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US Soldier To Be Charged With Murder Over Afghan Civilian Massacre

The U.S. soldier accused of killing unarmed Afghan civilians in a shooting rampage is to be charged with murder as well as assault and a string of other offenses, media reports citing unnamed officials said late on Thursday.

Although the charges against Army Staff Sergeant Robert Bales is yet to be announced, they reportedly include 17 counts of murder, six counts of attempted murder and six counts of aggravated assault as well as dereliction of duty and other violations of military law.

Bales was originally accused of killing 16 Afghan villagers, nine children and seven adults, but it was changed to 17 on Thursday by adding one more adult to the tally. Authorities are yet to disclose why the death toll in the shooting incident was raised.

The charges against Bales are due to read out on Friday at a military prison at Fort Leavenworth in Kansas, where he is being held in solitary confinement after being flown out of Afghanistan shortly after the shooting incident. He faces trial under the Uniform Code of Military Justice.

The latest development comes a day after Seattle defense attorney John Henry Browne, Bales' lawyer, told reporters that there was no forensic evidence to link his client with the massacre, and added that he expected bales to be charged with "homicide and a bunch of other charges."

Browne said the case could stretch for more than two years. He also dismissed reports suggesting Bales and his wife were struggling to make the payments on two properties they had bought, insisting that his client's financial problems were irrelevant to the case. He also rejected reports that his client was drunk at the time of the shootings. The lawyer said he planned to travel to Afghanistan to gather his own evidence.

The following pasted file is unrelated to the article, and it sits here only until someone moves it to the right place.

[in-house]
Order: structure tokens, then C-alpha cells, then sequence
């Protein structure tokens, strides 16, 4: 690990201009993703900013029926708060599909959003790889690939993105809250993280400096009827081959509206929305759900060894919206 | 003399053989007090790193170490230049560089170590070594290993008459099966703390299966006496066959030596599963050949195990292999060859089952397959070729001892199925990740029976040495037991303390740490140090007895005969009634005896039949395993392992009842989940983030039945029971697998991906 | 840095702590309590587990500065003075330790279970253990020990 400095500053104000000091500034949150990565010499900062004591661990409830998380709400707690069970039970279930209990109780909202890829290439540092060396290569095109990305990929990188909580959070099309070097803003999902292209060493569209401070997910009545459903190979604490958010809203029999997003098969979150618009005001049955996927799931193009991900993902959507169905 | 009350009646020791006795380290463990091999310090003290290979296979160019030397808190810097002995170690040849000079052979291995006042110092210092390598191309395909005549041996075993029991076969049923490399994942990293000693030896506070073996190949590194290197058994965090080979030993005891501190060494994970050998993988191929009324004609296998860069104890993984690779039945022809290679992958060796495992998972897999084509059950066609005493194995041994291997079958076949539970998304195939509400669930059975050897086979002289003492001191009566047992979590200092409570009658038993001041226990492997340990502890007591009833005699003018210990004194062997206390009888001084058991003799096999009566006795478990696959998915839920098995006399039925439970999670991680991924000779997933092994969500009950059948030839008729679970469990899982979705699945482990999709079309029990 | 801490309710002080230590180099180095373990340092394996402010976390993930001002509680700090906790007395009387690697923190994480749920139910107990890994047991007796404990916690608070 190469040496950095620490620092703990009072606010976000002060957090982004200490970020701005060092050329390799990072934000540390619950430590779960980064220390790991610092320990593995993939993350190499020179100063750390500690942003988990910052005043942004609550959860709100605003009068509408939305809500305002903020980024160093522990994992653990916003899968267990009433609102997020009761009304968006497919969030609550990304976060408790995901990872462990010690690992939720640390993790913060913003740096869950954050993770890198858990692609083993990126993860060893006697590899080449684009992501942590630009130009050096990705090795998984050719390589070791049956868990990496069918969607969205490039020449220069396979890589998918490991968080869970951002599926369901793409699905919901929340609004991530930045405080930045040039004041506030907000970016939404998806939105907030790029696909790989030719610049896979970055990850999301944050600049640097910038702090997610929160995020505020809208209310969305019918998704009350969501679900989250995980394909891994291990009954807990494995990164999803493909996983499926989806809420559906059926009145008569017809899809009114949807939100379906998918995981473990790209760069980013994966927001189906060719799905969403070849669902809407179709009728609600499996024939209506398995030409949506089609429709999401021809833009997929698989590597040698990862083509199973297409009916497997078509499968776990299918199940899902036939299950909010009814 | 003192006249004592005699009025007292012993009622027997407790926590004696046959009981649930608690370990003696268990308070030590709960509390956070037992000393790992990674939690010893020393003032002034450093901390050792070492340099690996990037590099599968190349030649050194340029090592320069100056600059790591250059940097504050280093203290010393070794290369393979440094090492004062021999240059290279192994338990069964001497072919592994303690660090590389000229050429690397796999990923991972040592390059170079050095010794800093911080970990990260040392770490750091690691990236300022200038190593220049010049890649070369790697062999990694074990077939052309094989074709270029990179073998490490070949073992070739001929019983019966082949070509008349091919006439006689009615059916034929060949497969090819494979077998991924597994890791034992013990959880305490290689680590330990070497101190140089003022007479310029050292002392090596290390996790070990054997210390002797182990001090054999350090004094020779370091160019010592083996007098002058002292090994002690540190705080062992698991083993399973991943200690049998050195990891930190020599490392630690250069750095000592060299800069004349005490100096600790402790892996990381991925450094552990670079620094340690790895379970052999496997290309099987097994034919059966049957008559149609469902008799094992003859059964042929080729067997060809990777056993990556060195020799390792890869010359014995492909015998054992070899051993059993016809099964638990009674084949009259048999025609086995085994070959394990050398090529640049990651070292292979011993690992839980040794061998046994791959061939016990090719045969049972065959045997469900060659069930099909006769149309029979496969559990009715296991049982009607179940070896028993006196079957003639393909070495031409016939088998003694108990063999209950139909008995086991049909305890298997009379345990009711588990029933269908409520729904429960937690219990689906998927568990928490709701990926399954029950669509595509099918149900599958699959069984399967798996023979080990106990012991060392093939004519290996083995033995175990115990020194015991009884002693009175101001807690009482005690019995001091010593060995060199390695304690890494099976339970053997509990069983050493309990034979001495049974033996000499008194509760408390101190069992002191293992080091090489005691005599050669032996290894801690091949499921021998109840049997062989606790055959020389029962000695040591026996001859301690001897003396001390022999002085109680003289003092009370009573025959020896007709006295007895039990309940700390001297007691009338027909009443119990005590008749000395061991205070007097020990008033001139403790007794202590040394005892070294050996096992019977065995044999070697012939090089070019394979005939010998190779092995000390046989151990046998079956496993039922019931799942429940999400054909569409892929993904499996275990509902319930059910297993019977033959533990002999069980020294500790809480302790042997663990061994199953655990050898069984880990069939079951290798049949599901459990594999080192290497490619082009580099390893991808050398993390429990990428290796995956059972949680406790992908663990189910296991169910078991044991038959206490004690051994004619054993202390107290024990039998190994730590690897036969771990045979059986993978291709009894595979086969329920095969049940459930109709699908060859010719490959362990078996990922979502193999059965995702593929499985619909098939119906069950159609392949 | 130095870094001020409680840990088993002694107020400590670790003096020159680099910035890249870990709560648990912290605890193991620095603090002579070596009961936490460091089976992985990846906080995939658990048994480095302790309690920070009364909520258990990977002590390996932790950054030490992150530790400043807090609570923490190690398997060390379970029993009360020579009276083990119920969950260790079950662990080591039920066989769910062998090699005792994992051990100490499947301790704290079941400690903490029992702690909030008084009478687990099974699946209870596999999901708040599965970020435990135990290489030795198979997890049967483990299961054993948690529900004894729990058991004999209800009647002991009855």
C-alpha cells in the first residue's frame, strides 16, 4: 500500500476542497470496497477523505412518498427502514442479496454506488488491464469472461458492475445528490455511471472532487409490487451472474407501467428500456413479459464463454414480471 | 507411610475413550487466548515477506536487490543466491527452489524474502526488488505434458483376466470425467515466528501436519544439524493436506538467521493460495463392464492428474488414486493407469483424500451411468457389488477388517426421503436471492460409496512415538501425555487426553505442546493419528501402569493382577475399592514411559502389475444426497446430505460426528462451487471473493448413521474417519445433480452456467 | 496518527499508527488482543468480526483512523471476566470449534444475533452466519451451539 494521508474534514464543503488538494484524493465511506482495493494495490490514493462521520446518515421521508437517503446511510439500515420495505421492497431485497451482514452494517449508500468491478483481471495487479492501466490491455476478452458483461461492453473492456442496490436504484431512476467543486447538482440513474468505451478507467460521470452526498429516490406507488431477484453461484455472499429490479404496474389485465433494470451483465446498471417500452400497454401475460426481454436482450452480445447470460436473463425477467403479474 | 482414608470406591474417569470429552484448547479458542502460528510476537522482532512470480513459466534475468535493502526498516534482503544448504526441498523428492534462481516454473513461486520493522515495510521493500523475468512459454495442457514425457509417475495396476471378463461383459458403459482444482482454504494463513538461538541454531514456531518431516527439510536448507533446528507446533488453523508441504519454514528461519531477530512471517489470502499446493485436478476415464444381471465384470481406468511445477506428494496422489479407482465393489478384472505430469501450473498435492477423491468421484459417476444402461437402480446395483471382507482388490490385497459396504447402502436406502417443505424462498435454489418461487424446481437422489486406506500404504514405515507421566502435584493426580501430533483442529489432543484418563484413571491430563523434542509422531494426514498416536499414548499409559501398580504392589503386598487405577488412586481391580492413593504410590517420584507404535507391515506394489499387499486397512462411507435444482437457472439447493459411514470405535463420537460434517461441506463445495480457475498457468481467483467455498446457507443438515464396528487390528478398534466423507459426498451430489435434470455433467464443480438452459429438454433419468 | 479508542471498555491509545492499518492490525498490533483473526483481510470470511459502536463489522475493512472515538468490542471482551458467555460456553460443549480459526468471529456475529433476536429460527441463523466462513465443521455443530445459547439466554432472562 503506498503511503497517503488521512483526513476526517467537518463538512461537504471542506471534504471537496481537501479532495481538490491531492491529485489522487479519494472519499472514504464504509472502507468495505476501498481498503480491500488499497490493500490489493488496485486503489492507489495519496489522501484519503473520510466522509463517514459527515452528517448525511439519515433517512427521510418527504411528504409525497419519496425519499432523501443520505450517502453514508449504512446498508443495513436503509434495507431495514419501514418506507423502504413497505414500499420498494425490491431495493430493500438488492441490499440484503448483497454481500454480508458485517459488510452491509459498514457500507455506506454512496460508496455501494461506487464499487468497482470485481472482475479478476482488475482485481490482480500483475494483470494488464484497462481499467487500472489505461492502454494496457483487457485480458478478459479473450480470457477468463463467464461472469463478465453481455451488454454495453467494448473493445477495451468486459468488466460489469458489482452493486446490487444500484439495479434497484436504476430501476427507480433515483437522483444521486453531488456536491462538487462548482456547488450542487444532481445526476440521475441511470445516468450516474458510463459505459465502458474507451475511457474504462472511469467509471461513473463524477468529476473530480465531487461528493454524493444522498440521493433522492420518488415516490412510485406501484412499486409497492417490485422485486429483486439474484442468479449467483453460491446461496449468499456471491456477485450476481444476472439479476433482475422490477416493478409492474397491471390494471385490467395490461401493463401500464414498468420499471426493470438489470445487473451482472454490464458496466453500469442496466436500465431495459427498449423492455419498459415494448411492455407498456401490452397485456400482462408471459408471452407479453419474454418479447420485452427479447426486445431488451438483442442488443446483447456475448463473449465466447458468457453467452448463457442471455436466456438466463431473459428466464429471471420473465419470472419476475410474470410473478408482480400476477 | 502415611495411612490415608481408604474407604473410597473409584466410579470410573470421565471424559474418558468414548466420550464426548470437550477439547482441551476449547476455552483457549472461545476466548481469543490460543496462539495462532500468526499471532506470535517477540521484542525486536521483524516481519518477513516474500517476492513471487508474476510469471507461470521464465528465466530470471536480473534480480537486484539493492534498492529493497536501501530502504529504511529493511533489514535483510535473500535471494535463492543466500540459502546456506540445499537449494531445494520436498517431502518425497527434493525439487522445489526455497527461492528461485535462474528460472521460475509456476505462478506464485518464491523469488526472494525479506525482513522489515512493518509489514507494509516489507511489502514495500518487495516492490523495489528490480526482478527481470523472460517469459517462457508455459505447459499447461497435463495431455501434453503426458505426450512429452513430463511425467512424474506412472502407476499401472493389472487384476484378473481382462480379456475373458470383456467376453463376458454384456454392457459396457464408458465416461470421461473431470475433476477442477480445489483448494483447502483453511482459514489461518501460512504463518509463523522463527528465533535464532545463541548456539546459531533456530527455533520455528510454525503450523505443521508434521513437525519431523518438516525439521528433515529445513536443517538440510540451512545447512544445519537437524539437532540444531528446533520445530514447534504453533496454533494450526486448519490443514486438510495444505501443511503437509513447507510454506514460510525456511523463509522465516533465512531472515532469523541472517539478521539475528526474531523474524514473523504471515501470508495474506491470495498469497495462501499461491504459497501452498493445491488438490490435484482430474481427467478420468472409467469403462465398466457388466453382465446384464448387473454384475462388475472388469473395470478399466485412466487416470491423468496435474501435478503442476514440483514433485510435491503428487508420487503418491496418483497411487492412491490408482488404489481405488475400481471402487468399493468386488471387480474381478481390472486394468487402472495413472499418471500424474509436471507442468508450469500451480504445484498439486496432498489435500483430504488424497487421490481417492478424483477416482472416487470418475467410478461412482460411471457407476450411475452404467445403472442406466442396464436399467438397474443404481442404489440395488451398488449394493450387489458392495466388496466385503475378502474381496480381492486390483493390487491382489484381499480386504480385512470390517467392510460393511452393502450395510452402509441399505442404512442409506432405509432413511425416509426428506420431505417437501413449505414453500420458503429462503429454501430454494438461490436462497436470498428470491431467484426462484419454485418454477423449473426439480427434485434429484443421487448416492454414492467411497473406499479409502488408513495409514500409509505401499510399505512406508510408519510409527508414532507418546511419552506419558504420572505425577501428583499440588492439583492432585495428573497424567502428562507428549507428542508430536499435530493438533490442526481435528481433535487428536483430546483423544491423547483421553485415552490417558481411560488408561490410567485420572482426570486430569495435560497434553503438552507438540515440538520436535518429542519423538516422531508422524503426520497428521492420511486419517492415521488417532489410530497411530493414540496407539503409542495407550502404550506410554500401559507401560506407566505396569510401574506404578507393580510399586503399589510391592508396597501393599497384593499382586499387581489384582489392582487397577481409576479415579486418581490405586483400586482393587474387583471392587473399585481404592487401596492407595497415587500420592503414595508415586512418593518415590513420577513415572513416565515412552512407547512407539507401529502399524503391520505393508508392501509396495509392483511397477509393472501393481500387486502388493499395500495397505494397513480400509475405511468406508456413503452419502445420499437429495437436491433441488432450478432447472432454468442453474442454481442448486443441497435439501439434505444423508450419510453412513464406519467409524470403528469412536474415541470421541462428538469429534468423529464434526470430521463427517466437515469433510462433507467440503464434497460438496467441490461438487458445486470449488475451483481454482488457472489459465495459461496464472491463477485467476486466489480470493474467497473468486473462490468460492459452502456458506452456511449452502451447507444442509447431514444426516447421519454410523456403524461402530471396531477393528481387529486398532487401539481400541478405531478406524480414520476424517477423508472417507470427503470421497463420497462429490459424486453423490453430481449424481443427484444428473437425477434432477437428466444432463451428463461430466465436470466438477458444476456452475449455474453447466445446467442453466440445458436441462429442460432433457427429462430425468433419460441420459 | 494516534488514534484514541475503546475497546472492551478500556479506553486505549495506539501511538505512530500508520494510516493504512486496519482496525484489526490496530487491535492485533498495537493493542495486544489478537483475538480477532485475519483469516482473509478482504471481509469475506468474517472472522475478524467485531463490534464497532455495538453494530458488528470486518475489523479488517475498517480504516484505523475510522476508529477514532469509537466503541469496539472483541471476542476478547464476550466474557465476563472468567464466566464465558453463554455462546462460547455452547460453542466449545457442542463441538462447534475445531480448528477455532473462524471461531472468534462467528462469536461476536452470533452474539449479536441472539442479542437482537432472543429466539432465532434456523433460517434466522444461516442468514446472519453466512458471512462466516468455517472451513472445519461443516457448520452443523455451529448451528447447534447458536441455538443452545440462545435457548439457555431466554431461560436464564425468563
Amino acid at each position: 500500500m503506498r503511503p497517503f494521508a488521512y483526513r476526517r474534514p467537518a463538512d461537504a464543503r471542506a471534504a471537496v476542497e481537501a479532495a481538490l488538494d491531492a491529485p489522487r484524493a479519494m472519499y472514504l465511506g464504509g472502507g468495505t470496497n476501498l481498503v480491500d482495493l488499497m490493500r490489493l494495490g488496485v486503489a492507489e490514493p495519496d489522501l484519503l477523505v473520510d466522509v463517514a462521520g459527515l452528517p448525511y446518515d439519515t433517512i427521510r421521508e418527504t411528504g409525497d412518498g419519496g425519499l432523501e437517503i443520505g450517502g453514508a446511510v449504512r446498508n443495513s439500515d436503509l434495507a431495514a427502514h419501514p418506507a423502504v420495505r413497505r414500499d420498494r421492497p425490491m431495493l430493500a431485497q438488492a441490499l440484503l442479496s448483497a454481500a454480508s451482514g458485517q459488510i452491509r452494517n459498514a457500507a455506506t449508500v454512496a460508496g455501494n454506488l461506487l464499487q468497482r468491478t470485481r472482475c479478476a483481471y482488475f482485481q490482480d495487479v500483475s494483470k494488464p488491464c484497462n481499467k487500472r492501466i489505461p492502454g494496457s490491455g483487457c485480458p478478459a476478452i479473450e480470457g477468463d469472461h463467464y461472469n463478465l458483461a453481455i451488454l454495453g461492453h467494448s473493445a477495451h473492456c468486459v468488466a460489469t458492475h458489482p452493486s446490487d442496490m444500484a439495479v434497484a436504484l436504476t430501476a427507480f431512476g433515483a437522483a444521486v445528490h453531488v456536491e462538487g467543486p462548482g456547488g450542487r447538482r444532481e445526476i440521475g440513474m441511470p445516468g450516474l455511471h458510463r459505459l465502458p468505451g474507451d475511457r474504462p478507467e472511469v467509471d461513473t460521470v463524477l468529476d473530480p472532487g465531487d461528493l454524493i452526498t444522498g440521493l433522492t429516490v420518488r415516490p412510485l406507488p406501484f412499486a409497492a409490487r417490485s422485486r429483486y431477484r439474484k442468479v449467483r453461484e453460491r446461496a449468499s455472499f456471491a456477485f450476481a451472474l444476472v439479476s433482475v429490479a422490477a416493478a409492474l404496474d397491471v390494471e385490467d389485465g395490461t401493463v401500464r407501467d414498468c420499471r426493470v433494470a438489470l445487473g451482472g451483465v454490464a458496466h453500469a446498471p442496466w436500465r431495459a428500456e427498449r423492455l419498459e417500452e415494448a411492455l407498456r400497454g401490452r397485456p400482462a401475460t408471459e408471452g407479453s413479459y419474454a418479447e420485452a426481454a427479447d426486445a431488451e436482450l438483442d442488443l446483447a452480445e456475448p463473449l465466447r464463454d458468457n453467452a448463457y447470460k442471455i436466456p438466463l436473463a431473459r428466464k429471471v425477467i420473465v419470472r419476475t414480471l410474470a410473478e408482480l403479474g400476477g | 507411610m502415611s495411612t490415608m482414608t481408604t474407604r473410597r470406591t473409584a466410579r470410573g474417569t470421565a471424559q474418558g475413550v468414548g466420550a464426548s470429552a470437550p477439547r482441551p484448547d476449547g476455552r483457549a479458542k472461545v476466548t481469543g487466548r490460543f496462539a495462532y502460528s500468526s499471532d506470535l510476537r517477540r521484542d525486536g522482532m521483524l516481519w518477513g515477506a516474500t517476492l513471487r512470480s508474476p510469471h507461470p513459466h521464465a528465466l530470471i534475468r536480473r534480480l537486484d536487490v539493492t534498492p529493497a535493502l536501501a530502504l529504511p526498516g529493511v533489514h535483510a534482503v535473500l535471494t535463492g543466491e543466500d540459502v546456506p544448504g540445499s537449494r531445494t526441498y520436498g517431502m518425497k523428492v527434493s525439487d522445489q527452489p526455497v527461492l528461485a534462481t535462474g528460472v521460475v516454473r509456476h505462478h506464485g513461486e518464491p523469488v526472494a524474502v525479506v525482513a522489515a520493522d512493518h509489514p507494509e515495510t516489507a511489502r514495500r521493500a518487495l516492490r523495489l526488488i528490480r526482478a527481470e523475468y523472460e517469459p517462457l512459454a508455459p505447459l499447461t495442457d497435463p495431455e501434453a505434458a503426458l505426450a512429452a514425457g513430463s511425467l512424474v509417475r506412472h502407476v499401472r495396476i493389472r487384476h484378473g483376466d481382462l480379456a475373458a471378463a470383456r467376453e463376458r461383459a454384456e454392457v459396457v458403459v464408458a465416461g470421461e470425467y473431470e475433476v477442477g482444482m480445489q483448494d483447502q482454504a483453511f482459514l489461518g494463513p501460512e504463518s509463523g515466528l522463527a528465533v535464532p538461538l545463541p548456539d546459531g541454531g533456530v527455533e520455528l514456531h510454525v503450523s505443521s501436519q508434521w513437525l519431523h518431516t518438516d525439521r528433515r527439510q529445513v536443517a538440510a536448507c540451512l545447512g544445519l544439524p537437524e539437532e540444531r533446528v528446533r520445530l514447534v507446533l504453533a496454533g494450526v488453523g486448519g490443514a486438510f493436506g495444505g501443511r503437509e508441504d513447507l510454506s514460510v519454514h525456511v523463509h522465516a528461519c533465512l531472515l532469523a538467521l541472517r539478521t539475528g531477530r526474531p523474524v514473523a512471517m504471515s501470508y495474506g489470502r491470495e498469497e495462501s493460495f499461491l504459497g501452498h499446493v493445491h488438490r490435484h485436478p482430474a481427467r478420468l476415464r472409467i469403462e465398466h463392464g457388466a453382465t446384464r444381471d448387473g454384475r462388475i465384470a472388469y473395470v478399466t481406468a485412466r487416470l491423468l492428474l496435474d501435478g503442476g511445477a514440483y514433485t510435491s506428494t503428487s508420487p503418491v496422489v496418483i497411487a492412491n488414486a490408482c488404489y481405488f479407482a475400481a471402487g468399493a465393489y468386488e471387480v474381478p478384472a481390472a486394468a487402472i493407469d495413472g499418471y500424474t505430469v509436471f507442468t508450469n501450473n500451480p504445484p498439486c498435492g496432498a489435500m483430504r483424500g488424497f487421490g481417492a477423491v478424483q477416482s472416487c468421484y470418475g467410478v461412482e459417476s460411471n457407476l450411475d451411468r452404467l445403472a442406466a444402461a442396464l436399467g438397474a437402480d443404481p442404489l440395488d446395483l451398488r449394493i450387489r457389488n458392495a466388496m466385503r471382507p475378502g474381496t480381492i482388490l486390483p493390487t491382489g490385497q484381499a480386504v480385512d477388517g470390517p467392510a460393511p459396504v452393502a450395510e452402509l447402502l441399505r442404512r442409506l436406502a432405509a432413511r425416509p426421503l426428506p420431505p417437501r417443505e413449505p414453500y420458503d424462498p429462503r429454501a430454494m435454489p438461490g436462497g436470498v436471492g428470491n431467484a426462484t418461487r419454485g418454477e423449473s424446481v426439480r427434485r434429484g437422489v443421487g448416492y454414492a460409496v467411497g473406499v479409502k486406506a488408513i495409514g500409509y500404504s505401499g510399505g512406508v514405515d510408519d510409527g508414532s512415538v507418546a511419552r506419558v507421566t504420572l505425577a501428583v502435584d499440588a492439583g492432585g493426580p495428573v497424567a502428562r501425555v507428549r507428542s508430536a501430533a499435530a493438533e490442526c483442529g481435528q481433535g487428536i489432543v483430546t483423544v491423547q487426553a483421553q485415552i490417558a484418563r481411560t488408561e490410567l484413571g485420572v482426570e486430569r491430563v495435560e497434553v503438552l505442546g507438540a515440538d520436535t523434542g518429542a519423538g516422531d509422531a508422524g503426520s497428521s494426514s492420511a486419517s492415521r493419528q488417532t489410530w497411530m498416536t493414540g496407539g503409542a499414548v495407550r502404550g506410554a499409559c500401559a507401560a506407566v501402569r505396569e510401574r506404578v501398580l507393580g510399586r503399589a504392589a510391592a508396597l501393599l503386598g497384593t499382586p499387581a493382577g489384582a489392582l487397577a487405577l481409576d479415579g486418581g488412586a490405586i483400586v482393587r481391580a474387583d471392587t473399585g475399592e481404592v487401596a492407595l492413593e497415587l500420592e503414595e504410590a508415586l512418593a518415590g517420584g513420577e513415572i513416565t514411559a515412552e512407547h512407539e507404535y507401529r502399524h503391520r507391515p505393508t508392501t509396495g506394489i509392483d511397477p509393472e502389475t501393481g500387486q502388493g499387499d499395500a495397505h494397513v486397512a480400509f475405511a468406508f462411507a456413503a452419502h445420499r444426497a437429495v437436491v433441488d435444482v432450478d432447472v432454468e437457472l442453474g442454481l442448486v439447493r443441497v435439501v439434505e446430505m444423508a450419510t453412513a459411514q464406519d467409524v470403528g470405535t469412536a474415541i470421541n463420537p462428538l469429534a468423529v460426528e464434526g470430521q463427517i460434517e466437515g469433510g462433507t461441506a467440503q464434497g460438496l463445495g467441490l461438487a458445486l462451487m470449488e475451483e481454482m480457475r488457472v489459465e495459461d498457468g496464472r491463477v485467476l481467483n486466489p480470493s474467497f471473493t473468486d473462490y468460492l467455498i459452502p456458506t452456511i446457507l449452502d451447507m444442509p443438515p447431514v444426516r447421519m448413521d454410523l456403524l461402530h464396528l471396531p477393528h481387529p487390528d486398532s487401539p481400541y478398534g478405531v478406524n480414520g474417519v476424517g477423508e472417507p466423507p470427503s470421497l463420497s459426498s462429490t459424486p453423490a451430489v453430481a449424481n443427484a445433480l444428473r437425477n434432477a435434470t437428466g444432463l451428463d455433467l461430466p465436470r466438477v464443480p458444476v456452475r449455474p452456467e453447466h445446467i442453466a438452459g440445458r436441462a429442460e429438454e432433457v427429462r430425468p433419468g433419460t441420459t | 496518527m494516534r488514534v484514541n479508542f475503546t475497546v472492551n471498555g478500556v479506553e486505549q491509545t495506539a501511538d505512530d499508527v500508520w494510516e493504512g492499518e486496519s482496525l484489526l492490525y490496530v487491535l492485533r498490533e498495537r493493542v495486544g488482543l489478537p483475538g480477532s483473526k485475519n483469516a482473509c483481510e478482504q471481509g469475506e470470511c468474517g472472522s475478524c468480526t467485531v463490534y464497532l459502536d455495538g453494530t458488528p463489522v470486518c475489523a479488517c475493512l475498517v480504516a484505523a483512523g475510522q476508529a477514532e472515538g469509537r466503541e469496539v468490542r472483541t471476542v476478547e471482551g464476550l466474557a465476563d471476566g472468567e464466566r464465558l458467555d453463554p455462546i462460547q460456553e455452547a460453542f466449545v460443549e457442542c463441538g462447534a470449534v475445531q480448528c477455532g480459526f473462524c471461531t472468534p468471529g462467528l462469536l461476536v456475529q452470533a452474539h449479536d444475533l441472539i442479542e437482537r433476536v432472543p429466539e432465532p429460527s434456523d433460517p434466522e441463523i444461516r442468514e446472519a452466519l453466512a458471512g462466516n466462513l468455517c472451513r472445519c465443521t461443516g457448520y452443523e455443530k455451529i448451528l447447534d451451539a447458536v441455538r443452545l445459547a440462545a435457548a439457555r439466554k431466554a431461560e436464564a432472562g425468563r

According to the U.S. version of events, Bales walked out of his military base in Panjwai district around 03 a.m. local time on March 11, and gunned down civilians in four houses in two neighboring villages in the southern Afghan province of Kandahar. The rogue soldier, who is said to have been suffering from a nervous breakdown, then surrendered to U.S. military authorities at the base.

Nevertheless, Afghan officials have questioned the U.S. claim that only one of its soldiers was involved in the incident, pointing out that the accounts of villagers targeted in the shooting indicate that multiple U.S. soldiers took part in the massacre.

Despite the demand for trying the accused publicly in Afghanistan, the U.S. military flew him to Kuwait on March 14 and later ferried him to Fort Leavenworth in Kansas, where he is being held in pre-trial confinement.

The deadly shooting spree has soured U.S.-Afghan relations, with Afghan President Hamid Karzai demanding the immediate withdrawal of NATO and U.S. forces from villages in the war-torn country. The killings had triggered an outrage across Afghanistan, with thousands taking to the streets demanding justice. The Taliban pledged to avenge the killings and called off peace talks with the U.S.

The shooting took place amid tension triggered by the burning of copies of the Holy Koran at the U.S. airbase in Bagram last month. The incident had evoked widespread protests with attacks on international troops across Afghanistan, resulting in the death of at least 30 people.

by RTT Staff Writer

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